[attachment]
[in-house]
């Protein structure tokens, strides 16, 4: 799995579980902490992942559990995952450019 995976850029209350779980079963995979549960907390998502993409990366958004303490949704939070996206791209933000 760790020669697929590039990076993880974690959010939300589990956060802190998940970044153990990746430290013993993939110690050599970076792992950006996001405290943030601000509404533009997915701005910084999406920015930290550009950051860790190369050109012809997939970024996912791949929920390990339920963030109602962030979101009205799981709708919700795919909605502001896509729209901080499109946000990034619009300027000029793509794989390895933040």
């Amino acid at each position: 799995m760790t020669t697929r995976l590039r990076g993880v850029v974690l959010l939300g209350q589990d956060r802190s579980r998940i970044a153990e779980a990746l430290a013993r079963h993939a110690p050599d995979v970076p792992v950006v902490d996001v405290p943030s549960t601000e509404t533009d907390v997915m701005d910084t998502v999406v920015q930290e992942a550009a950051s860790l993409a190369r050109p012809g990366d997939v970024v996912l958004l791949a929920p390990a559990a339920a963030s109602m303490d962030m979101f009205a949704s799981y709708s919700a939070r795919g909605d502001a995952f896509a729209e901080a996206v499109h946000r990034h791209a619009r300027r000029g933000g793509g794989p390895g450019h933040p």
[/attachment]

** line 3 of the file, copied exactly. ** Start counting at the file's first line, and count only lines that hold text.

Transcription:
């Amino acid at each position: 799995m760790t020669t697929r995976l590039r990076g993880v850029v974690l959010l939300g209350q589990d956060r802190s579980r998940i970044a153990e779980a990746l430290a013993r079963h993939a110690p050599d995979v970076p792992v950006v902490d996001v405290p943030s549960t601000e509404t533009d907390v997915m701005d910084t998502v999406v920015q930290e992942a550009a950051s860790l993409a190369r050109p012809g990366d997939v970024v996912l958004l791949a929920p390990a559990a339920a963030s109602m303490d962030m979101f009205a949704s799981y709708s919700a939070r795919g909605d502001a995952f896509a729209e901080a996206v499109h946000r990034h791209a619009r300027r000029g933000g793509g794989p390895g450019h933040p």